Skip to Main Content

Skip to Sidebar / Section Navigation

Skip to Main Navigation

VCIL Peer Advocate Counselor Doesn’t Know The Word ‘Can’t’

May 16, 2014

The Vermont Center for Independent Living has a new peer advocate counselor who brings a can-do attitude and abundant energy to the organization. Tyler Sweeten of Montpelier started work on April 7.

VCIL Executive Director Sarah Launderville said, “We are pleased that Tyler has joined our team. Her energetic attitude is fantastic. She joins a long line of excellent peer advocate counselors here at VCIL, and I know she is up for the challenge of working together to promote equality for people with disabilities in central Vermont.”

Like most of VCIL’s employees, Tyler has firsthand experience with disability. She was diagnosed with cerebral palsy at the age of 2.

Tyler remembers, “They basically told Mom they didn’t know how bad it was, to not expect a lot, just keep your options open basically.”

However, Tyler’s parents, Susan McNulla of Vergennes and Ron Sweeten of Bristol, taught her to keep “can’t” out of her vocabulary. Tyler took this to heart and displayed determination and tenacity from a very young age. As a kindergarten student, she wistfully watched other children on the playground making their way across the monkey bars.

Tyler said, “I told my mom one day I made up my mind at recess that I was going to cross the monkey bars. She kind of gave me this quizzical look, like ‘oh no, what do I say if she doesn’t do it? I don’t want to discourage her.’”

Before school, during recess and after school, Tyler tirelessly practiced making her way across the monkey bars, grasping one rung after another. She would invariably make her way partway across, fall then pick herself up and get back in line to try again. She practiced every day for at least a couple of months, trying to figure out how to swing her body and grip the bars in a strategic fashion so that she could actually get across.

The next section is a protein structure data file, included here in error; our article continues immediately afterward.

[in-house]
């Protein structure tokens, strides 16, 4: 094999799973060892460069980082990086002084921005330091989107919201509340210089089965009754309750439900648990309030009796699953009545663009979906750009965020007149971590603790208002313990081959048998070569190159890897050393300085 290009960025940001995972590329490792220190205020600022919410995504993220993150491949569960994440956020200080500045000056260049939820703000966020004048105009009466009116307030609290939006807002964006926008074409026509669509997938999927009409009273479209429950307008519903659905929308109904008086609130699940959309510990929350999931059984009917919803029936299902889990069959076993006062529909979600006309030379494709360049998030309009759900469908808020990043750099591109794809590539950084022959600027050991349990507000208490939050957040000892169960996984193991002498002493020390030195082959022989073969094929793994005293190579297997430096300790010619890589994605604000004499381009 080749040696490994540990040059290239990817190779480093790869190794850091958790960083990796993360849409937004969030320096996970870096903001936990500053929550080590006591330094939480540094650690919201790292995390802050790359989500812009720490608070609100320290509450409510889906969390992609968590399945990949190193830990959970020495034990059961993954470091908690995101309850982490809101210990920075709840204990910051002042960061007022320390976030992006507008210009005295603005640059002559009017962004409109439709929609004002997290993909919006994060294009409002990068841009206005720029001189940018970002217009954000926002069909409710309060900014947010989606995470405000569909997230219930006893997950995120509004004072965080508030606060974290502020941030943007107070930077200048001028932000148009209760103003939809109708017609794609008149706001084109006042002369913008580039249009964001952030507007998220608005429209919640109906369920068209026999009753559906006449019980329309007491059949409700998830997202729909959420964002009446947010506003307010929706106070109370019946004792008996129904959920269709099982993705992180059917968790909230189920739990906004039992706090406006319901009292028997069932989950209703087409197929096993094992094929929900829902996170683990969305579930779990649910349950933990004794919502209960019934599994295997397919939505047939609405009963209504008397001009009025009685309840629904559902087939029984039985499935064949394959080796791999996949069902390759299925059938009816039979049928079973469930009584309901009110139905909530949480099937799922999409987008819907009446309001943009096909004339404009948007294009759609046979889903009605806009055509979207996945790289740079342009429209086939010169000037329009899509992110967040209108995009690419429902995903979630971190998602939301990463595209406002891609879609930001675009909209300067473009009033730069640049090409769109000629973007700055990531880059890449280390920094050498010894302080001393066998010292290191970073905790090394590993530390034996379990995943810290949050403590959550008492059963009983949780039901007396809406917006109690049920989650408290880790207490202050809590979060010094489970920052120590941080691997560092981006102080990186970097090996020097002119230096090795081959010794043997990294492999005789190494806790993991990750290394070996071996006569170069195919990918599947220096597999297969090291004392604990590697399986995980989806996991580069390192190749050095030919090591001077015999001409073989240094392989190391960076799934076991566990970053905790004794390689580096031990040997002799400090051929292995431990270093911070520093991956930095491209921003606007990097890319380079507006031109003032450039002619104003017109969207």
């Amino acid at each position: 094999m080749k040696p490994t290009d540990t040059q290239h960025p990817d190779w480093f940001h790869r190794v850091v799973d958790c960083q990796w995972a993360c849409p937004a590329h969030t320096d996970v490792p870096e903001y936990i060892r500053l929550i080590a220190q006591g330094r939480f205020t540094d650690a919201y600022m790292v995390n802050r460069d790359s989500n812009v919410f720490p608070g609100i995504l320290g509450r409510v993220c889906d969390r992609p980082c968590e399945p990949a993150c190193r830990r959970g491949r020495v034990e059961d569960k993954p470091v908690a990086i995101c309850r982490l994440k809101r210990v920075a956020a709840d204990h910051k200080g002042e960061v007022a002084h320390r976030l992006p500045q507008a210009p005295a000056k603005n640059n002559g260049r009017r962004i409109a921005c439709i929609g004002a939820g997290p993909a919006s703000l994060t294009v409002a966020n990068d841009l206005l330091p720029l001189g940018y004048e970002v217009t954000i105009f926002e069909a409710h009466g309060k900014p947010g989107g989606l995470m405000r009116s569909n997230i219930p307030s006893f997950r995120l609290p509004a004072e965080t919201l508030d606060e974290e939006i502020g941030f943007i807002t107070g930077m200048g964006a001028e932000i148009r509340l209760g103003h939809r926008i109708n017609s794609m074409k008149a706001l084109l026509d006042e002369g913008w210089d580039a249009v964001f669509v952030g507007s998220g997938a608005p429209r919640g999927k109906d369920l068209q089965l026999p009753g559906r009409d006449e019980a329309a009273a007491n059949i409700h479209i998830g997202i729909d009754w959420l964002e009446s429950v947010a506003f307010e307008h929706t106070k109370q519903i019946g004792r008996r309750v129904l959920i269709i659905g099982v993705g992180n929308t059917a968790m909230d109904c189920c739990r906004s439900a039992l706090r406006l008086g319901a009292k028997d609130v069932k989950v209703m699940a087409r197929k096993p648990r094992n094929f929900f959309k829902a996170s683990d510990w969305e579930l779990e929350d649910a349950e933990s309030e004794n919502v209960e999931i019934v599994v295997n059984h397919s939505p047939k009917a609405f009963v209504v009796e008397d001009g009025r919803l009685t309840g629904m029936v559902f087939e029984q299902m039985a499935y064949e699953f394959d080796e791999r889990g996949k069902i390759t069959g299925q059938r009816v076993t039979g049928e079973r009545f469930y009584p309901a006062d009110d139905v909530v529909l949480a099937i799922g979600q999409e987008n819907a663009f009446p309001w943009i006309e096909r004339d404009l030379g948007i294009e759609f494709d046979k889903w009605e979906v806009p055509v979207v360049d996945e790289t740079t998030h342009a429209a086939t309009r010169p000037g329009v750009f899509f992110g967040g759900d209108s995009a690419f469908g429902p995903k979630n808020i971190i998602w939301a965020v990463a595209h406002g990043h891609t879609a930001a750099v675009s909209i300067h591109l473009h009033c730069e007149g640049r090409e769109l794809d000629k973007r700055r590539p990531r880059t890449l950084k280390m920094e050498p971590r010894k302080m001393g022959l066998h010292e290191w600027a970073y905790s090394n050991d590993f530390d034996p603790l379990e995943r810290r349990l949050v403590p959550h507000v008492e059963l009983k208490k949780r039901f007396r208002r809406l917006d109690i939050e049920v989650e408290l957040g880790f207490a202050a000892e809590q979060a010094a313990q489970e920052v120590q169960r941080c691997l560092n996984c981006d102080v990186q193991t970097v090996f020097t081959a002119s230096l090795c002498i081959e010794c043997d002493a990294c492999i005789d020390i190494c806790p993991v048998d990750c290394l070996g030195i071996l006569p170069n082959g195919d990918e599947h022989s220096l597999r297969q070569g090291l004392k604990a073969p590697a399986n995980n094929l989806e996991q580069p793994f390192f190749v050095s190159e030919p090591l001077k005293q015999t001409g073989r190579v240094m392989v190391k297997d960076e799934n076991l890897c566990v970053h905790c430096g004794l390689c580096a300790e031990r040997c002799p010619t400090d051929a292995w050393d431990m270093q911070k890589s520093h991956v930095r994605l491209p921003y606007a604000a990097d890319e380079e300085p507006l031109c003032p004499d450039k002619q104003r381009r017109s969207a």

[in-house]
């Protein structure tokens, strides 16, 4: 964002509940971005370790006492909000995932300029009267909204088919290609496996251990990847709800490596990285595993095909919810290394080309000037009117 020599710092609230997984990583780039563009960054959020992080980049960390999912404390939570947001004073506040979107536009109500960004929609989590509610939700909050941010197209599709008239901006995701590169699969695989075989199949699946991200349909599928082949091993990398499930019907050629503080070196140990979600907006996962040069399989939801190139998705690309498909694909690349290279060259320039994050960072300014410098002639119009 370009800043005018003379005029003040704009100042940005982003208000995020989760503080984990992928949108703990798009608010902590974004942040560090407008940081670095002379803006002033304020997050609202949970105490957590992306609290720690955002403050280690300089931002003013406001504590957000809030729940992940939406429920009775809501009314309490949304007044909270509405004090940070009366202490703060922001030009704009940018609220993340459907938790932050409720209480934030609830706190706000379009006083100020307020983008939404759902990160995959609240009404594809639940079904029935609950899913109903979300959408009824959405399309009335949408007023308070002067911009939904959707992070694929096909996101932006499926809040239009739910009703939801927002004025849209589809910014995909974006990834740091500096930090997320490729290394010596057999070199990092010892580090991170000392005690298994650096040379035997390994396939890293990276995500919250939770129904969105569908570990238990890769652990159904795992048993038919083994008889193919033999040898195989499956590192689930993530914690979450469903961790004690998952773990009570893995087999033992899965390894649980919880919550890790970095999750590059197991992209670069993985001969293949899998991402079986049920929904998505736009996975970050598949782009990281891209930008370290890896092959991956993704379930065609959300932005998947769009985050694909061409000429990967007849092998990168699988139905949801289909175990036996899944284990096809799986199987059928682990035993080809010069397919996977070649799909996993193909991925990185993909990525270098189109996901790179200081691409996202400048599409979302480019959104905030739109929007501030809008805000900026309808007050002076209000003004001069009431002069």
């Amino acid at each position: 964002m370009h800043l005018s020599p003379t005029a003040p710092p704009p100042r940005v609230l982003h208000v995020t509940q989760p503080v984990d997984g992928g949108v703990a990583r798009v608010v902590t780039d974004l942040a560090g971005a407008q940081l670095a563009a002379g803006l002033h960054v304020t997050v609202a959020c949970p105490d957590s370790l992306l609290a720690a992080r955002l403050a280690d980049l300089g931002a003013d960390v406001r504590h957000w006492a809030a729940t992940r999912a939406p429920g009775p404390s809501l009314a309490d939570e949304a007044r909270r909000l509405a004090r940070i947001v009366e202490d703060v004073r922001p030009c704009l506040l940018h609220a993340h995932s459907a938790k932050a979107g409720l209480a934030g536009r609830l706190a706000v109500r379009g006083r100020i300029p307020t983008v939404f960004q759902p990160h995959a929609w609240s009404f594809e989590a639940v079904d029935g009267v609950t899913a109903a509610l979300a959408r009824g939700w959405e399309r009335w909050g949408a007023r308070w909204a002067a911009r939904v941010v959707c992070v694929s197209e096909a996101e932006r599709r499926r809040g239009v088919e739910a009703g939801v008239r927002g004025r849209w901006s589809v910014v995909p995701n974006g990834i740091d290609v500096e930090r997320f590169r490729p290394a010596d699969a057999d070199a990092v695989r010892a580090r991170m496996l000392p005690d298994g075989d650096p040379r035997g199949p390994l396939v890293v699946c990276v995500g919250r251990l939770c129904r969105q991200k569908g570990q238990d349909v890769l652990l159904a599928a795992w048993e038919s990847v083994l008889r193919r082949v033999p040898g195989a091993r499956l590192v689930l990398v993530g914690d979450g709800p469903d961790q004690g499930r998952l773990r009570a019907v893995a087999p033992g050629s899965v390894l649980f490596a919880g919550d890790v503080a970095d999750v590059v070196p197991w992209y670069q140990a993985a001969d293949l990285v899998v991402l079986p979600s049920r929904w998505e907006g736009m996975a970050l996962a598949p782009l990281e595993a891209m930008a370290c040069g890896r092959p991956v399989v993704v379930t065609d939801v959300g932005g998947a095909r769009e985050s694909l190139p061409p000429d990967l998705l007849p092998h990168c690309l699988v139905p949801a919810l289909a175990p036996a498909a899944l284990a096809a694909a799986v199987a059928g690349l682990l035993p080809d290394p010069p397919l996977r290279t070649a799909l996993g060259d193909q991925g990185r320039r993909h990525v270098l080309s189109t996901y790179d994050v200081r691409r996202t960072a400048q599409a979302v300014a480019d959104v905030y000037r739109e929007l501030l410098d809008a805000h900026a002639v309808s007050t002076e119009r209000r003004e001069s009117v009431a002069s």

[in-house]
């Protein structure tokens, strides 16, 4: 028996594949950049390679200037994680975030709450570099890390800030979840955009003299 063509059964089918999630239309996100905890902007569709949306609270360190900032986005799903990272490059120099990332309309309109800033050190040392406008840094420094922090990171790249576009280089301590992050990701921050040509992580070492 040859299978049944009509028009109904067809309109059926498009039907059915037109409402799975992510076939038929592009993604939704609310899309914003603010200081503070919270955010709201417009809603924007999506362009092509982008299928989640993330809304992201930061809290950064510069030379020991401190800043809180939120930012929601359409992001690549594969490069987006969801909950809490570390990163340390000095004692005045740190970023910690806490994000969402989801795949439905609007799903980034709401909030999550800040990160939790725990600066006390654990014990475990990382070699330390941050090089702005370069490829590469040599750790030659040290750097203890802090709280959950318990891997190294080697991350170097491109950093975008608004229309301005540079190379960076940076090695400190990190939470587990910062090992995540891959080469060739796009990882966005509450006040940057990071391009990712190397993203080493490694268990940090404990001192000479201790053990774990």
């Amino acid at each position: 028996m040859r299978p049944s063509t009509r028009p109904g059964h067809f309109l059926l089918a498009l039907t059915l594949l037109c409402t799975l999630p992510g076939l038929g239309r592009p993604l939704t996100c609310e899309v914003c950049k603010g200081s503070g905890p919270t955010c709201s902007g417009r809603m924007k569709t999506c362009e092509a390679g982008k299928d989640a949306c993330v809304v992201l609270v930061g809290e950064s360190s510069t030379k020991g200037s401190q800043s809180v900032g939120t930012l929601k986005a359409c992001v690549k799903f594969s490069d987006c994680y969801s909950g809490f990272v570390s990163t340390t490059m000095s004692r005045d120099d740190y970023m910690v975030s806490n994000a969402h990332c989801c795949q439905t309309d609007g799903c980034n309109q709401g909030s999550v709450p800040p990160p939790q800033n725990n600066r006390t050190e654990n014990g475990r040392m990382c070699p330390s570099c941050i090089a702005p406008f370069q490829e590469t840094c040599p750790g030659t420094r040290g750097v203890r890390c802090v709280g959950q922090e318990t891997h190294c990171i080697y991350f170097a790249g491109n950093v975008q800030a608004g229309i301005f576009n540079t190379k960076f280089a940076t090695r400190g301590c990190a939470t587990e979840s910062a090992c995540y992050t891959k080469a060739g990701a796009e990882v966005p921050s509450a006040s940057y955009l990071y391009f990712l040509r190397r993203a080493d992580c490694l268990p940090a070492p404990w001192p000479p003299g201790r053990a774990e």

Tyler remembers, “One day I finally did it. I finally, finally did it.” She couldn’t wait to show her mom when she picked her up from school that day. As her mom watched, Tyler got to the second-from-the-end rung and fell.

“I said, don’t worry, Mom. I can do it, I can do it! I got back in line, and it was my turn, and I finally made it across. And she just burst into tears.”

From that moment on, Tyler said, her mom never questioned that she could do anything she put her mind to.

“I was so overjoyed for her and so proud of her,” said Susan. “That made me see what type of person she was going to grow up to be.”

Tyler went on to — you name it — tie her shoes, learn to swim, ride a bike, play the violin and more.

“My parents raised me as there’s nothing wrong with you. Yes, you have a disability, but that doesn’t really make you any different than anyone else. I was very lucky and fortunate to the have the parents that I did.”

Susan said, “There were two ways she could have gone. She could wear (her disabilities) like a badge or she could be embarrassed by them. She was never embarrassed by them.”

Tyler was born at Fletcher Allen Health Care in Burlington and grew up in Chittenden County. She graduated from Colchester High School in 2004 and in June will graduate from Community College of Vermont with an associate degree in human services.

She was drawn to her position at VCIL because she wanted to work with people in a peer-based setting, to work to empower people with disabilities, encourage them and help them live the life that they want to.

Susan said that her daughter will bring empathy, hard work, a sense of humor and a great sense of fairness and justice not only for herself but for other people to the position.

Tyler’s supervisor, VCIL Direct Services Coordinator Denise Bailey, said, “When Tyler interviewed for the peer advocate position in the Montpelier office, I knew I wanted her on our team before the interview was even over. Her bright, perceptive nature is highly compatible with peer-to-peer work. Since she has come on-board, she has demonstrated great passion for the work we do in the independent living movement: Tyler readily connects with our peers, pays close attention to detail and keeps the big picture in mind in terms of disability rights.”


Fun facts about Tyler:

  • She lives in Montpelier and has three dogs—a Chihuahua named Rosie, a black Lab named Shadow and a Staffordshire terrier named Savannah.
  • Her favorite television show is “Game of Thrones.”
  • Her favorite foods are steak, potatoes and pasta.